Tuesday, April 30, 2013

Why I'm Psyched to do the RBR

Hey, isn't that the girlfriend from Mallrats?

I got the postcard in the mail yesterday, giving me my bib number (21288) and verifying that I am running the River Bank Run's 10K race on May 11.

Yep, no turning back now.

In light events surrounding the Boston Marathon, I think most participants see it as our patriotic duty and right to run in the race; I know I do. But what else motivates me outside of defiance in the face of terrorism? For a 10K, makes sense to make a top 10 list.

(BTW, I refuse to say my run is an act of heroism. Let's reserve that definition for people facing real danger.)

10. Chance to slip into my racing alter ego, the Punk Rock Prom Queen. Why? After October's Fuel Your Fire race, I felt the need to find a persona that would help me find an inner drive. Prom Queen comes from my skating nickname. The punk rock, well I just picked that up from the Josie and the Pussycats soundtrack. Fitting, since I don't care what I wear, don't care how fast I am, as long as I finish.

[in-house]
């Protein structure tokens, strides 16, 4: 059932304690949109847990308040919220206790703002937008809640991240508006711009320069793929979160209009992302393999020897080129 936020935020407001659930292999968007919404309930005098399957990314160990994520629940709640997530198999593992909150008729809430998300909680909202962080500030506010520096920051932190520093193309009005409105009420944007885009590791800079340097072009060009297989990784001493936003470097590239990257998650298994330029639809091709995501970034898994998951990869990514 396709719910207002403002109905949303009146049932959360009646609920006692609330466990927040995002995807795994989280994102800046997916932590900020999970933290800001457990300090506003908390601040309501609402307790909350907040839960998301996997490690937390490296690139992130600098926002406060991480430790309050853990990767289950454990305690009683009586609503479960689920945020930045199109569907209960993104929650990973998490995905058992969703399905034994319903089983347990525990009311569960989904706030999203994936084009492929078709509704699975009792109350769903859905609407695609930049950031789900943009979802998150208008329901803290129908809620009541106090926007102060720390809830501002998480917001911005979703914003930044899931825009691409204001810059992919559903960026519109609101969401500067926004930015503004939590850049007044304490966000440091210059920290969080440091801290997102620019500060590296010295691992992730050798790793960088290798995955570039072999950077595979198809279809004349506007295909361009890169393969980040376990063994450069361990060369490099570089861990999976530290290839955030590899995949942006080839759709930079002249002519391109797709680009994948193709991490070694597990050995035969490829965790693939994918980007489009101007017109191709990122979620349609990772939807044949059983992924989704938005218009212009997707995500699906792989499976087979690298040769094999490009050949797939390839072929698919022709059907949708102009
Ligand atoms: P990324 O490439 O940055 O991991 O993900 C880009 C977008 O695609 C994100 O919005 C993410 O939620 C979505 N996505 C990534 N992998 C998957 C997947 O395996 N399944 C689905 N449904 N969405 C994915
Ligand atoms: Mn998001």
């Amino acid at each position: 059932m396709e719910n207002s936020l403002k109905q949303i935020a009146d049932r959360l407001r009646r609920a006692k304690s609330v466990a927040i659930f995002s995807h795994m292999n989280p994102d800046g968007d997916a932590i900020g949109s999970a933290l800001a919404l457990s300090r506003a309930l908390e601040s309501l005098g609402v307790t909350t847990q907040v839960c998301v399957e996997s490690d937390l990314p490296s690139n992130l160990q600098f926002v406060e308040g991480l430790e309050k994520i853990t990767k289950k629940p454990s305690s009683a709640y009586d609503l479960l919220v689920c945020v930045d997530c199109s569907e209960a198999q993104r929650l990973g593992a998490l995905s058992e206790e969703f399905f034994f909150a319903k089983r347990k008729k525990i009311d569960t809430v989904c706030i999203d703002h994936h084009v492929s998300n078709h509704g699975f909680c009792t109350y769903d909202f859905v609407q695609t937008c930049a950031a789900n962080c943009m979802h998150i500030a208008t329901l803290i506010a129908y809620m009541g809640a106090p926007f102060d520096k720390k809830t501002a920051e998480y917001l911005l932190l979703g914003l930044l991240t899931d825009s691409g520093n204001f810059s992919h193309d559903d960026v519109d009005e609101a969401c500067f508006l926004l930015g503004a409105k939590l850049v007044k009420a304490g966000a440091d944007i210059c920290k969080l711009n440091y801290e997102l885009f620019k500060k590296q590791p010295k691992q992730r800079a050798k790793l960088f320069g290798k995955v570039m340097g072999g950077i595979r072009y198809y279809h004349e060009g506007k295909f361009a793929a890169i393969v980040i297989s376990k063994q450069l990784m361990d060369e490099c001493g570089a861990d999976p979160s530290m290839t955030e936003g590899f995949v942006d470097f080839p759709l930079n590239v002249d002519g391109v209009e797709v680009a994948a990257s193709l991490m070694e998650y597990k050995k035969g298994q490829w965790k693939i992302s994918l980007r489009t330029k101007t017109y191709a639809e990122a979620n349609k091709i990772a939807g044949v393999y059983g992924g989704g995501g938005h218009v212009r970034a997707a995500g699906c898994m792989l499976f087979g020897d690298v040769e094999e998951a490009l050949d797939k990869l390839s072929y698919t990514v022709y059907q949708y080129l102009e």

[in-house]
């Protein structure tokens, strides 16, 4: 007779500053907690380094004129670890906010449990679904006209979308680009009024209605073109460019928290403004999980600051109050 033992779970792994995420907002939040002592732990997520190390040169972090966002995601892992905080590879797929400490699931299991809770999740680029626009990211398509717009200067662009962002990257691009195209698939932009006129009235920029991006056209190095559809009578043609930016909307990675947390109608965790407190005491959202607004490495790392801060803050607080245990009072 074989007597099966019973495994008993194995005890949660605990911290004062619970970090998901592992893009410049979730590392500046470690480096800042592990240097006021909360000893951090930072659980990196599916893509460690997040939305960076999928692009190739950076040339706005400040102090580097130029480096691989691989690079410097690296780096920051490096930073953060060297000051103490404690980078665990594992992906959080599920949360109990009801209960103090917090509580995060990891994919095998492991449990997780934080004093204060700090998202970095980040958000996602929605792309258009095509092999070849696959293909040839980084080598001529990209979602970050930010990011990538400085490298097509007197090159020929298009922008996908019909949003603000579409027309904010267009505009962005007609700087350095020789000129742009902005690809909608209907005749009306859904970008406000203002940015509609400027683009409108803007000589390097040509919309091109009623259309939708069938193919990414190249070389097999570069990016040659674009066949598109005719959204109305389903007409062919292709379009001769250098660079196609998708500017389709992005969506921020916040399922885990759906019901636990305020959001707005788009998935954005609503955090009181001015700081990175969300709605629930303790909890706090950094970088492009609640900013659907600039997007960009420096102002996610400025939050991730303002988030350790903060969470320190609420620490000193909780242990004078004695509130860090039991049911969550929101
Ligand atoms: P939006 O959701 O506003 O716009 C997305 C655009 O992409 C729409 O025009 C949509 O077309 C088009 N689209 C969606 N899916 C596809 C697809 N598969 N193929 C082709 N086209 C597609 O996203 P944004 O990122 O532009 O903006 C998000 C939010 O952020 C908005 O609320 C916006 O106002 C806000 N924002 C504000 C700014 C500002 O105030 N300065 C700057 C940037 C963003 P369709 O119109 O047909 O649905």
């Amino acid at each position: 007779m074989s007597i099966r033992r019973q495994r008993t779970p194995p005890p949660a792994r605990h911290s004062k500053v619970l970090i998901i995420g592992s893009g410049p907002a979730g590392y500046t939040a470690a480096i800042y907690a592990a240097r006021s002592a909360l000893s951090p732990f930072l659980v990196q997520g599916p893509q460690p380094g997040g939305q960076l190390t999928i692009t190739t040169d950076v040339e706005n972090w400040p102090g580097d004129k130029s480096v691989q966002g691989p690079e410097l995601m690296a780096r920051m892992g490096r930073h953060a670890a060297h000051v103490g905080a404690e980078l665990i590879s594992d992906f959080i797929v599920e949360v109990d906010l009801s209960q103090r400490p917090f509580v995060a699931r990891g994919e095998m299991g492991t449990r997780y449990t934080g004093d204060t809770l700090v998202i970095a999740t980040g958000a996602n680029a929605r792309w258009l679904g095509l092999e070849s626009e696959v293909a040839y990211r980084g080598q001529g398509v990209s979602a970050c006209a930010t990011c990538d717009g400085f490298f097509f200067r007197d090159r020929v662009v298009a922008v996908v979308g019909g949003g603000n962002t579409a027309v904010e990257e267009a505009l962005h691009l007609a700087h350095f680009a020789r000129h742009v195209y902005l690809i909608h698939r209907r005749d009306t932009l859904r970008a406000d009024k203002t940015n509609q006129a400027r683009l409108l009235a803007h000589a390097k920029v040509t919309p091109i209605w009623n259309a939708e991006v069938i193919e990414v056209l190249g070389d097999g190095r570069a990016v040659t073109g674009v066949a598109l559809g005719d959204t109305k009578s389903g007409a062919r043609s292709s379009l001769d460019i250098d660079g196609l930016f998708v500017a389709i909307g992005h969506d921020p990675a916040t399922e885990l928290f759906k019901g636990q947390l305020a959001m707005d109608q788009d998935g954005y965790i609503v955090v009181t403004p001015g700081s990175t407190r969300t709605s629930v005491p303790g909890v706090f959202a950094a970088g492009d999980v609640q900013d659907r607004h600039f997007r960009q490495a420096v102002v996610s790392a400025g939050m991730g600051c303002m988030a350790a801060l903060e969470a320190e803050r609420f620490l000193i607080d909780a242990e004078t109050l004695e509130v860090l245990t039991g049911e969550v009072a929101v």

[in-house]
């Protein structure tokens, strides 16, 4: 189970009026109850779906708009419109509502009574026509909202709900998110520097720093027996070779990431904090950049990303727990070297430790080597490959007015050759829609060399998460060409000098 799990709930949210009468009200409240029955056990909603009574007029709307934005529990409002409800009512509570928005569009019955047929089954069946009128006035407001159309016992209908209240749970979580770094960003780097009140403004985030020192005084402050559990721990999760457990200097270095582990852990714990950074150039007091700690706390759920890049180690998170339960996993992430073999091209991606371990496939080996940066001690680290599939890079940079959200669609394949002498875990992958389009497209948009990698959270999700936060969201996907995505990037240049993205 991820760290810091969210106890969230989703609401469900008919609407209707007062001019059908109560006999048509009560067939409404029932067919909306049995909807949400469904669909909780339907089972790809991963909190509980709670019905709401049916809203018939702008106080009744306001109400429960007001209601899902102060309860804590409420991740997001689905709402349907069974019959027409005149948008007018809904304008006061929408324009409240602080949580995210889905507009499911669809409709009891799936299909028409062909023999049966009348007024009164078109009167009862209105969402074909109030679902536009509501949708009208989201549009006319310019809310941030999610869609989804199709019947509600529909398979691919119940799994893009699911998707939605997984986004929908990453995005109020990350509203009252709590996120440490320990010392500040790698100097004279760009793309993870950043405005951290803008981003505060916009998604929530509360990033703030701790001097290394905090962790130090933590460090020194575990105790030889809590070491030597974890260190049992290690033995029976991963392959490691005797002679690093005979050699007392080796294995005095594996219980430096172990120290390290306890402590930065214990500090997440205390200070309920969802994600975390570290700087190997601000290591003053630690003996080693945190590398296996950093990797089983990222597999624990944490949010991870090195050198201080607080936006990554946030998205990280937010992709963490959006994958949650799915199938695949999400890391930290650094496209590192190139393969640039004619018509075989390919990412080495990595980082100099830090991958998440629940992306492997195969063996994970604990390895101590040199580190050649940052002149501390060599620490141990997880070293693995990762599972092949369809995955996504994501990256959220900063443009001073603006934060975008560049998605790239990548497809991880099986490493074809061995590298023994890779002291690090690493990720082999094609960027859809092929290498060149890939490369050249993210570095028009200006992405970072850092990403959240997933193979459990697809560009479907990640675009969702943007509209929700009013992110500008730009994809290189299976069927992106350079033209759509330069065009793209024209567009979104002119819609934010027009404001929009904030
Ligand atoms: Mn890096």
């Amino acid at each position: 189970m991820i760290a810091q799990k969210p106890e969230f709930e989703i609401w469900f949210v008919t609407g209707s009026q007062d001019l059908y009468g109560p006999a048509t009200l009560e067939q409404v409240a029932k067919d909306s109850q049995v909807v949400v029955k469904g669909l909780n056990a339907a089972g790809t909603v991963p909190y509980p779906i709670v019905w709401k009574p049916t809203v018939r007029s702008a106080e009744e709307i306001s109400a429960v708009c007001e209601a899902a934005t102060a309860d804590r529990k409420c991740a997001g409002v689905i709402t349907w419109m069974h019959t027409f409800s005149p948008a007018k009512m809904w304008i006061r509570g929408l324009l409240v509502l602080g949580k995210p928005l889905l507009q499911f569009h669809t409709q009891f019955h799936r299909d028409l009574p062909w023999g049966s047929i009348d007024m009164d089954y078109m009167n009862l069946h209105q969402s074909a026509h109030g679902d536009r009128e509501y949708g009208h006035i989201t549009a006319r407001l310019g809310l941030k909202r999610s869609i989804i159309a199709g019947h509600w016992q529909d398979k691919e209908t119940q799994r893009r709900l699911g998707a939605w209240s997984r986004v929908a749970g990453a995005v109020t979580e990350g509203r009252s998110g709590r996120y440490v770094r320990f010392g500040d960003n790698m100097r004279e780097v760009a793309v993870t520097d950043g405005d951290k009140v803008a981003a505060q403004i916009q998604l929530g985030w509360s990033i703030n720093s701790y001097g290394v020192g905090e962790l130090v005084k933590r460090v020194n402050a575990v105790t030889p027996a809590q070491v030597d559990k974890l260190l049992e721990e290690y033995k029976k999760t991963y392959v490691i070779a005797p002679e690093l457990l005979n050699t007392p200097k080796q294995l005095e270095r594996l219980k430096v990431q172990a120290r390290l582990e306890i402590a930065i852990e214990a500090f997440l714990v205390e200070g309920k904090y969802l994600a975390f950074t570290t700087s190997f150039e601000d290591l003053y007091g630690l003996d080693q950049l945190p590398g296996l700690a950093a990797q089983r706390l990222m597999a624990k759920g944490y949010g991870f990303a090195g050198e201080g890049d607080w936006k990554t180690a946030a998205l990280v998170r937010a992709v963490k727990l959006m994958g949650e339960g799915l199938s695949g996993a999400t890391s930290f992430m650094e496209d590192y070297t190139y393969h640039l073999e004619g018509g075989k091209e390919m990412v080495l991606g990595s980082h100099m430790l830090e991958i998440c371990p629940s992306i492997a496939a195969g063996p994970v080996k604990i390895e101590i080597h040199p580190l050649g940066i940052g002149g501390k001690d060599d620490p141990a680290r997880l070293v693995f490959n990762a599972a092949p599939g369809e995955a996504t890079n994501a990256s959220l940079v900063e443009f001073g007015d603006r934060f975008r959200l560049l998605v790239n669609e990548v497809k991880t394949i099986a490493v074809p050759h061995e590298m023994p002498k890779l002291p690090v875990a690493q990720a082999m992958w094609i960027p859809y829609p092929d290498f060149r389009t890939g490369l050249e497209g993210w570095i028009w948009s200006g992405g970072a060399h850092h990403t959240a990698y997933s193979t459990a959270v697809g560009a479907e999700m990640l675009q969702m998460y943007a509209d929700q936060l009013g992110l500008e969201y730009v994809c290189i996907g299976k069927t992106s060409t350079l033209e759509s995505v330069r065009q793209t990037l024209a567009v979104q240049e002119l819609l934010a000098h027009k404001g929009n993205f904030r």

9. Discovering 10 things challenge. I can drive 6.2 miles in nothing flat. But what do I miss along the way? I am motivated to find 10 things I would have missed otherwise. Could be a gargoyle on a building, maybe a frog crossing my path or someone's spring flower garden.

8. Last year, I did my 5K 14 pounds lighter than 2011; this year, I'm doing a 10K 23 pounds lighter than that! You do the math.

7. Killer mixes. One of my suggestions, Rush's "One Little Victory" was picked up by the RBR organizers and included in their training mix off their phone app. My favorite mix has been the Beatles, entitled "Why Don't We Do It in the Road?"